In 1876, the company built a spur line linking Ferguson and St. Louis. Ferguson Station then served as a rural place around which a suburb was built. It was incorporated as a city in 1894. Early settlers were primarily wealthy white landowners and investors following the railroad line.

Part II: The Dispossession of African Americans

Subject
Number
Percent
RACE


  Total population
21,203
100.0
    One race
20,782
98.0
      White
6,206
29.3
      Black or African American
14,297
67.4
      American Indian and Alaska Native
80
0.4
      Asian
103
0.5
      Native Hawaiian and Other Pacific Islander
4
0.0
      Some Other Race
92
0.4
    Two or More Races
421
2.0
      Two races with Some Other Race
23
0.1
      Two races without Some Other Race
349
1.6
      Three or more races with Some Other Race
3
0.0
      Three or more races without Some Other Race
46
0.2



HISPANIC OR LATINO


  Total population
21,203
100.0
    Hispanic or Latino (of any race)
260
1.2
      Mexican
138
0.7
      Puerto Rican
42
0.2
      Cuban
18
0.1
      Other Hispanic or Latino [2]
62
0.3
    Not Hispanic or Latino
20,943
98.8




According to the Census 2010, Ferguson is 29.3 percent (6,206) are White, 67.4 percent (14,297) are Black, 0.4 percent (80) are American Indian/Alaskan Native, 0.5 percent (103) are Asian, and 1.2 percent (260) are Hispanic or Latino.

As has been reported in relation to the murder of Michael Brown, often as a banal fact of life for African Americans, the overwhelming majority of Ferguson city officials, police, and school board members are White.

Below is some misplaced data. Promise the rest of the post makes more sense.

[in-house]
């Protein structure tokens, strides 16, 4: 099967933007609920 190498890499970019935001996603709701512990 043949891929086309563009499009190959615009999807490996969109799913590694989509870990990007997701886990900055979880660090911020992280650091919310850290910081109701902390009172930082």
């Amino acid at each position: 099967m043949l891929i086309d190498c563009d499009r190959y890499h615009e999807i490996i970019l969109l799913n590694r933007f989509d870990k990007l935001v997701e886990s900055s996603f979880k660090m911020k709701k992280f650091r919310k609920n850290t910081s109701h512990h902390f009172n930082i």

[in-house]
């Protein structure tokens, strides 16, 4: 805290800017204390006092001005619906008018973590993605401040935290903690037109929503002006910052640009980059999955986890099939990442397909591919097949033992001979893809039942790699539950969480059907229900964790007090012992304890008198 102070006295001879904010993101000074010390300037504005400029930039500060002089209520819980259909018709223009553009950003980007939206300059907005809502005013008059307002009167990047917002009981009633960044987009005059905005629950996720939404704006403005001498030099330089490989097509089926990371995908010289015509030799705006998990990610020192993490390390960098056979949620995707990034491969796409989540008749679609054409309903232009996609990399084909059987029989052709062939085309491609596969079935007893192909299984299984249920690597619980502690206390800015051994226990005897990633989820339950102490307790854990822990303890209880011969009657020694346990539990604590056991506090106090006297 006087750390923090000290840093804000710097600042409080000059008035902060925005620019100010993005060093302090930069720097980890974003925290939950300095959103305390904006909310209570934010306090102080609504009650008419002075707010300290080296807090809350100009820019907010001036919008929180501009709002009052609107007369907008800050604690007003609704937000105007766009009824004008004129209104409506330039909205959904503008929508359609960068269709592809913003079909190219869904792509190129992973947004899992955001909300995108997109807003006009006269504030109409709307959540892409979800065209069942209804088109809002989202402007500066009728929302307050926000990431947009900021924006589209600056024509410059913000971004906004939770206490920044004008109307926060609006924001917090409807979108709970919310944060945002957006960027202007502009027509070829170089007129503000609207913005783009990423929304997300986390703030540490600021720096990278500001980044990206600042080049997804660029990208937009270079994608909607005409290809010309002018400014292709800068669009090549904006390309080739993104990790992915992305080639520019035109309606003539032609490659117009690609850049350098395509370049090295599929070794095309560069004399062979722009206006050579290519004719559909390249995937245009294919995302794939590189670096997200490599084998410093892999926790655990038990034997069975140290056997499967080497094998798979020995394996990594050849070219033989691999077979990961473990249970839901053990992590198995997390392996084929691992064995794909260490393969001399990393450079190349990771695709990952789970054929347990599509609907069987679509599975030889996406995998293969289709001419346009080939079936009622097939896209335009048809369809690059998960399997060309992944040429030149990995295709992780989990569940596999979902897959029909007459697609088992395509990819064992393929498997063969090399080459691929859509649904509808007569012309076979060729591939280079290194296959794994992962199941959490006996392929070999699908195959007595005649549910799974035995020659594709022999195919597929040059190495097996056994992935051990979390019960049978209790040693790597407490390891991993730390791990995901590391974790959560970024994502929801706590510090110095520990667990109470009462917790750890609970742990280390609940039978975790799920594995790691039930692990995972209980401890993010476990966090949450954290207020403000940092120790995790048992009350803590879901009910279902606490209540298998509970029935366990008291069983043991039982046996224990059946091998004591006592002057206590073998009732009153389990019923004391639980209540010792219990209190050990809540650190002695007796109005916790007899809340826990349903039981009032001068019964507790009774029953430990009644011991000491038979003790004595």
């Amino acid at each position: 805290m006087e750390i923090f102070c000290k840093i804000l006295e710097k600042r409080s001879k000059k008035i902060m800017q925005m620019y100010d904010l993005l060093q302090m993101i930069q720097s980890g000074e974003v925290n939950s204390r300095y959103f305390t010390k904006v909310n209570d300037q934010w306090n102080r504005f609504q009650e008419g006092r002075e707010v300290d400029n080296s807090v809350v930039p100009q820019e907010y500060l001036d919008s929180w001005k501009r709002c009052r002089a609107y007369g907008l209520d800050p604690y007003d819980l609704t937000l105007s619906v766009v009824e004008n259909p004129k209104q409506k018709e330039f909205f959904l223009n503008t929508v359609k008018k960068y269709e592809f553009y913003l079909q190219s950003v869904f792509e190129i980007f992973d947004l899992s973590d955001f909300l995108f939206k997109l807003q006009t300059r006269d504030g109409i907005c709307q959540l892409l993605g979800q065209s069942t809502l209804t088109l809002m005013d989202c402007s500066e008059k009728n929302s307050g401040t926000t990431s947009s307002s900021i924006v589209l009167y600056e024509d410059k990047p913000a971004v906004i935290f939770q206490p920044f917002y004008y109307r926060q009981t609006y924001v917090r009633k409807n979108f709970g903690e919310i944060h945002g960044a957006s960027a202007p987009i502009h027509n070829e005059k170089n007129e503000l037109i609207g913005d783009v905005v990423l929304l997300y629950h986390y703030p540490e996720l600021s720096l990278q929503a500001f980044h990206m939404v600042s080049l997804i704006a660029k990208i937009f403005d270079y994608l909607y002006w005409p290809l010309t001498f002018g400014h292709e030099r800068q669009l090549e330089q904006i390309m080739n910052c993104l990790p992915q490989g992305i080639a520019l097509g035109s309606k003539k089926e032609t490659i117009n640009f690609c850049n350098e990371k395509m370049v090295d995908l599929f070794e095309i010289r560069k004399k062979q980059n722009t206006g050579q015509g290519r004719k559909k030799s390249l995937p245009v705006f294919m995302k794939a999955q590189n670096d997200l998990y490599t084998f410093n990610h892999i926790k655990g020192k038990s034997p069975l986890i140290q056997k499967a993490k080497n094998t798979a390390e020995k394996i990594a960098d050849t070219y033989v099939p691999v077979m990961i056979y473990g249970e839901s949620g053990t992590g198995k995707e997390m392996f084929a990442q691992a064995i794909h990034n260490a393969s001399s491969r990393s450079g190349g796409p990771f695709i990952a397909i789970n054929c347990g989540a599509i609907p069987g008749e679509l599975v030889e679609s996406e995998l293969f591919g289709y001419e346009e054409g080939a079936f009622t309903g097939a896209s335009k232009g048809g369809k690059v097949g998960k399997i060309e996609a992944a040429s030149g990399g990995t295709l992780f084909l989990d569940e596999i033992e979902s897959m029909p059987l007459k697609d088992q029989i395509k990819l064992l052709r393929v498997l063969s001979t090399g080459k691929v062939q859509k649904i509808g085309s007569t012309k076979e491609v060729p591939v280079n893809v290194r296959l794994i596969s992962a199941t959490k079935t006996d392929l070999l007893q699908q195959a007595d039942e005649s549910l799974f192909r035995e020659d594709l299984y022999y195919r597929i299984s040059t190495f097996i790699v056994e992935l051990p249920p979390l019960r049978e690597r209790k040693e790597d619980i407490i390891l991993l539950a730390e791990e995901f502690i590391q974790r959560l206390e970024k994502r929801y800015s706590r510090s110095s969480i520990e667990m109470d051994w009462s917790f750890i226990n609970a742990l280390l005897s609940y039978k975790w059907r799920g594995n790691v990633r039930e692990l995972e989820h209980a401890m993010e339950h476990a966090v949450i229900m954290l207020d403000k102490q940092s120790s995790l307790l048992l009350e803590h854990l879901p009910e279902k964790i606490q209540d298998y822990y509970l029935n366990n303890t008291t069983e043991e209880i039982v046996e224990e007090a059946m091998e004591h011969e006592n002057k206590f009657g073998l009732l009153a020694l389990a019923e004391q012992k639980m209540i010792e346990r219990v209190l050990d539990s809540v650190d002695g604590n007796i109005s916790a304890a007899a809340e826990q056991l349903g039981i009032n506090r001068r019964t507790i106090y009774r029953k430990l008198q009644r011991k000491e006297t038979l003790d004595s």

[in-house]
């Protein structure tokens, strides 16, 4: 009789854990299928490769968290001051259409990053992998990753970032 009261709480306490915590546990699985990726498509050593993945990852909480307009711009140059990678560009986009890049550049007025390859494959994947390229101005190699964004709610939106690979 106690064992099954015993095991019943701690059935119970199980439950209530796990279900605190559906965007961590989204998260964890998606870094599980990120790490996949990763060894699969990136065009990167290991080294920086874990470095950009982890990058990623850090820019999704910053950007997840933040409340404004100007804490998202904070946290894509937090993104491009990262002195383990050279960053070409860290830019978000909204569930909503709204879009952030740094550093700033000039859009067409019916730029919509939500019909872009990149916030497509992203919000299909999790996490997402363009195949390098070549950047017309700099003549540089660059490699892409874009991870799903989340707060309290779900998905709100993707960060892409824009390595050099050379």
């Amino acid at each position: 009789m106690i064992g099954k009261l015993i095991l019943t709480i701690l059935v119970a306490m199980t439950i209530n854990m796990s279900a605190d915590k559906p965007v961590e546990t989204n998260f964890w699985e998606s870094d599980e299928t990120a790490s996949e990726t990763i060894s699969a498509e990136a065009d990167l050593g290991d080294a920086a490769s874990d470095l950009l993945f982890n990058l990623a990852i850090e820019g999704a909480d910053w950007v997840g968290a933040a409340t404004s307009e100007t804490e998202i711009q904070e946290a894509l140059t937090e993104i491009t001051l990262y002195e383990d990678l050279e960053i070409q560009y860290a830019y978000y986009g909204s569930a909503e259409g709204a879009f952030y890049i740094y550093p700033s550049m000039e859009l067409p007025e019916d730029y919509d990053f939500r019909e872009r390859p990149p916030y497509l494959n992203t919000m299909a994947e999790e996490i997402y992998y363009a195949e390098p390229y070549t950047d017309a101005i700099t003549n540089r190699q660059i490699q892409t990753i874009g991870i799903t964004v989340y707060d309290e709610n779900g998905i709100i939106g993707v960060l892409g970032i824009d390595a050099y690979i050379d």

As reported in the New York Times
With primarily white police forces that rely disproportionately on traffic citation revenue, blacks are pulled over, cited and arrested in numbers far exceeding their population share, according to a recent report from Missouri’s attorney general. In Ferguson last year, 86 percent of stops, 92 percent of searches and 93 percent of arrests were of black people — despite the fact that police officers were far less likely to find contraband on black drivers (22 percent versus 34 percent of whites). This worsens inequality, as struggling blacks do more to fund local government than relatively affluent whites…. That helps explain why majority-black Ferguson has a virtually all-white power structure: a white mayor; a school board with six white members and one Hispanic, which recently suspended a highly regarded young black superintendent who then resigned; a City Council with just one black member; and a 6 percent black police force.